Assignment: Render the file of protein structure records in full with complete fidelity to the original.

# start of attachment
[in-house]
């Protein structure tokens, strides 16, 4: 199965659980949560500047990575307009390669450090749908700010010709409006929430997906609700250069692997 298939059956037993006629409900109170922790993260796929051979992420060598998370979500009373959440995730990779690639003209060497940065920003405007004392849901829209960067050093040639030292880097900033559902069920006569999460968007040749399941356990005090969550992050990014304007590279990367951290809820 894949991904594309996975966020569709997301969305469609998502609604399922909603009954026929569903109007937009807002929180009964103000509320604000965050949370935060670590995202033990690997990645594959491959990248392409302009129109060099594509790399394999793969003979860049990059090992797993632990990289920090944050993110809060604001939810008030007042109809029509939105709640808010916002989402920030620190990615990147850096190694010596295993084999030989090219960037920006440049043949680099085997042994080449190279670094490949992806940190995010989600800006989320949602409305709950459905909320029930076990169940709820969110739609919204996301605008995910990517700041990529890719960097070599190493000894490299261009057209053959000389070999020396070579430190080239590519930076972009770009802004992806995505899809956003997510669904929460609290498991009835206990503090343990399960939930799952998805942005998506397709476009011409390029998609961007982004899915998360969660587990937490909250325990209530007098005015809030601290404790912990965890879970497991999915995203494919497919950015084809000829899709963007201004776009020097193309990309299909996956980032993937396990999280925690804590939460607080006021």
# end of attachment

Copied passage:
[in-house]
């Protein structure tokens, strides 16, 4: 199965659980949560500047990575307009390669450090749908700010010709409006929430997906609700250069692997 298939059956037993006629409900109170922790993260796929051979992420060598998370979500009373959440995730990779690639003209060497940065920003405007004392849901829209960067050093040639030292880097900033559902069920006569999460968007040749399941356990005090969550992050990014304007590279990367951290809820 894949991904594309996975966020569709997301969305469609998502609604399922909603009954026929569903109007937009807002929180009964103000509320604000965050949370935060670590995202033990690997990645594959491959990248392409302009129109060099594509790399394999793969003979860049990059090992797993632990990289920090944050993110809060604001939810008030007042109809029509939105709640808010916002989402920030620190990615990147850096190694010596295993084999030989090219960037920006440049043949680099085997042994080449190279670094490949992806940190995010989600800006989320949602409305709950459905909320029930076990169940709820969110739609919204996301605008995910990517700041990529890719960097070599190493000894490299261009057209053959000389070999020396070579430190080239590519930076972009770009802004992806995505899809956003997510669904929460609290498991009835206990503090343990399960939930799952998805942005998506397709476009011409390029998609961007982004899915998360969660587990937490909250325990209530007098005015809030601290404790912990965890879970497991999915995203494919497919950015084809000829899709963007201004776009020097193309990309299909996956980032993937396990999280925690804590939460607080006021």